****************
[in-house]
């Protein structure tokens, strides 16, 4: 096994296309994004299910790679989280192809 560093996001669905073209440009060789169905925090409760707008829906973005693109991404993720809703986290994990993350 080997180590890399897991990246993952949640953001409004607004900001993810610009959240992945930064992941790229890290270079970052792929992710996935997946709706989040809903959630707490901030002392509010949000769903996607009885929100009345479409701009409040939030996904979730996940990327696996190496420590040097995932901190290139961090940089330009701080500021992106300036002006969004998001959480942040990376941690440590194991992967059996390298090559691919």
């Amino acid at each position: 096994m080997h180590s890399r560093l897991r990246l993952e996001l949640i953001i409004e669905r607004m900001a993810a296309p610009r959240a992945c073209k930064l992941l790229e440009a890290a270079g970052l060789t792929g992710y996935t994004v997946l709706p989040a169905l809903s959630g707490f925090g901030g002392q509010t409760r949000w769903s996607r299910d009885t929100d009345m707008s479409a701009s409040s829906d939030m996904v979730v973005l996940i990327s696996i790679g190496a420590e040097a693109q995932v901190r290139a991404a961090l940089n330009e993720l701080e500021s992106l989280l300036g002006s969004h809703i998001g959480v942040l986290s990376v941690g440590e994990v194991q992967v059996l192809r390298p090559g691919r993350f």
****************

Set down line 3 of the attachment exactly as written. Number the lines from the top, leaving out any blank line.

């Amino acid at each position: 096994m080997h180590s890399r560093l897991r990246l993952e996001l949640i953001i409004e669905r607004m900001a993810a296309p610009r959240a992945c073209k930064l992941l790229e440009a890290a270079g970052l060789t792929g992710y996935t994004v997946l709706p989040a169905l809903s959630g707490f925090g901030g002392q509010t409760r949000w769903s996607r299910d009885t929100d009345m707008s479409a701009s409040s829906d939030m996904v979730v973005l996940i990327s696996i790679g190496a420590e040097a693109q995932v901190r290139a991404a961090l940089n330009e993720l701080e500021s992106l989280l300036g002006s969004h809703i998001g959480v942040l986290s990376v941690g440590e994990v194991q992967v059996l192809r390298p090559g691919r993350f």